If the offer is declined, the bot’s participation in this onboarding ends here. No further webhooks will be sent for this onboarding.

If the bot accepts the offer, the web API call returns the dialog token that will be used later on for all webhooks of this dialog. The bot will be placed in the onboarding queue with all other bots that have accepted the offer. When it’s the turn of the bot to complete the onboarding for the visitor, it receives a BotDialogOpenEvent webhook. This is the signal that the dialog between the bot and the visitor is now open and the bot can start sending messages.

All state connected to a dialog should be linked to the dialog token. The dialog token is sent in every webhook related to this dialog and is needed for every dialog-related web API call. If a new context or conversation must be created for the underlying bot framework, this is the time to do it. The new context or conversation should be linked to the dialog token, which may be used to reference it later on.

The dialog remains open, and the bot is the only party interacting with the visitor, until the BotDialogClosedEvent webhook is received. More details about this can be found in closing a dialog

Even though a bot may have accepted a dialog offer there is no guarantee that it will receive the DialogOpen event for this dialog. Reasons for this can be that the conversation is ended or deleted before it’s the bot’s turn, or another bot solves or aborts the dialog. Therefore make sure that your bot implementation doesn’t keep any state during the dialog offer and the dialog open events to avoid memory leaks.
Bot Dialog 2 - Offer

Disable file upload during onboarding and offboarding

By default, the Visitor UIs provide the same functionality during onboarding and offboarding as they do in other phases of a conversation. In particular, if the configuration property com.unblu.conversation.file.allowFileCobrowsing is true, visitors can upload files to a conversation during onboarding and offboarding.

If you wish to prevent this, set the following two configuration properties to false:

This will ensure that visitors can’t upload files to a conversation unless it’s either in the queue or has been answered by an agent.

The active phase of a dialog

During the active phase of a dialog, the bot can use the Unblu web API to send different types of chat messages to the visitor. The bot integration code may also use other web API services, such as the Conversations or Persons services, to influence the routing of the conversation or the visitor’s details. Additionally, the bot receives a BotDialogMessageEvent webhook for every message either the bot or the visitor sends.

Once the other party in the conversation sends a message, Unblu displays a typing indicator to let them know the dialog bot is preparing a response. The typing indicator stops after 4 seconds or when the bot sends a response, depending on which event occurs first. The typing indicator has a 1 second debounce so that it isn’t displayed repeatedly if the other party sends multiple messages in short succession.

By default, Unblu diplays the typing indicator automatically. You can also use the web API endpoints /bots/startDialogBotTypingIndicator and /bots/cancelDialogBotTypingIndicator to start and cancel the typing indicator, respectively. If you do, the conditions when the typing indicator stops remain the same, that is, after 4 seconds or when the dialog bot sends a response.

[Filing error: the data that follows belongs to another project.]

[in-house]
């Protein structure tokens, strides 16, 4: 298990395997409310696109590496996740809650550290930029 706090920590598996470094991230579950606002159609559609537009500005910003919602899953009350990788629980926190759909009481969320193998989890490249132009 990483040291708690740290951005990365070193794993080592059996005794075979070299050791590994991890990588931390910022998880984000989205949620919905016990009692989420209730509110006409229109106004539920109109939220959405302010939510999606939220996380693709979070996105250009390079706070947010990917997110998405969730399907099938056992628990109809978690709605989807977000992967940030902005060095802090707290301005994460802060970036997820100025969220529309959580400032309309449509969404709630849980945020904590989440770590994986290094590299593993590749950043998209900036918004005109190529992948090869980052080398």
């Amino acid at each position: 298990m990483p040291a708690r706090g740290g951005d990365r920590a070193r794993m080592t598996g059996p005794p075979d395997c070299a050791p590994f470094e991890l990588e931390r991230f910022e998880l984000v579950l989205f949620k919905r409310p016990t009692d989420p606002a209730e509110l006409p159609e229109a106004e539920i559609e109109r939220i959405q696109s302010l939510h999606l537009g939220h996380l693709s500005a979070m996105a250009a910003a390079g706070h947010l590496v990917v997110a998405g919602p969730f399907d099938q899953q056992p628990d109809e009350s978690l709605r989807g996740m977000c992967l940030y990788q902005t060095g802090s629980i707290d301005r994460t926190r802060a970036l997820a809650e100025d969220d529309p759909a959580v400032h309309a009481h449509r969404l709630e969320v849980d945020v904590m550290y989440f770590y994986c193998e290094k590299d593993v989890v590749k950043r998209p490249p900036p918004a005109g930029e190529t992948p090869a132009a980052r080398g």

If an anonymous user logs in during this phase, this triggers a user change. For more information, refer to handling user changes below.

Bot Dialog 3 - Active

Closing a dialog

When the bot has solved the visitor’s issue, doesn’t know what to do, or has finished its onboarding tasks, it’s time to close the dialog.

There are several ways how this can be accomplished, but the usual way is by making the appropriate web API call. When finishing a dialog via web API, the reason for ending the dialog may be either HAND_OFF, SOLVED or ABORTED.


HAND_OFF means proceeding to the next step of the boarding process. If more than one bot responded to the boarding offer, and the current bot isn’t the last one in the queue, this is accomplished by handing the process over to the next bot in the queue.

If there is no further bot in the queue, what happens depends on the type of dialog.

  • For onboarding dialogs, hand-off will either

    • activate the onboarding participation and put the conversation in the incoming queue if the conversation is a chat request, or

    • activate the person being onboarded and allow them to interact with others for other conversation types or if the person was invited to join an ongoing conversation.

  • For reboarding dialogs, this will put the conversation back into the incoming queue if there is no further bot.

  • For offboarding dialogs, this will do one of the following either

    • end the conversation if the offboarding was triggered by ending a conversation, or

    • end the participation of the offboarding person if the offboarding was triggered by that person leaving.


SOLVED means that no further bot or human agent is required. The boarding process is stopped with a success indication. Any further bots that responded to the boarding offer will be ignored.

For onboarding and reboarding dialogs, this also:

For offboarding dialogs, it also:

  • Ends the conversation if the offboarding was triggered by ending a conversation.

  • Ends the participation of the offboarding person if the offboarding was triggered by the leaving of that person.


ABORTED means that no further bots should be called. The boarding process is stopped with a failure indication. Any further bots that responded to the boarding offer will be ignored.

  • For onboarding dialogs, the participant is directly moved to the offboarding phase and won’t be allowed to enter the conversation.

  • For reboarding dialogs, the conversation is put into the UNASSIGNED state.

  • For offboarding dialogs, the participation of the person being offboarded is ended.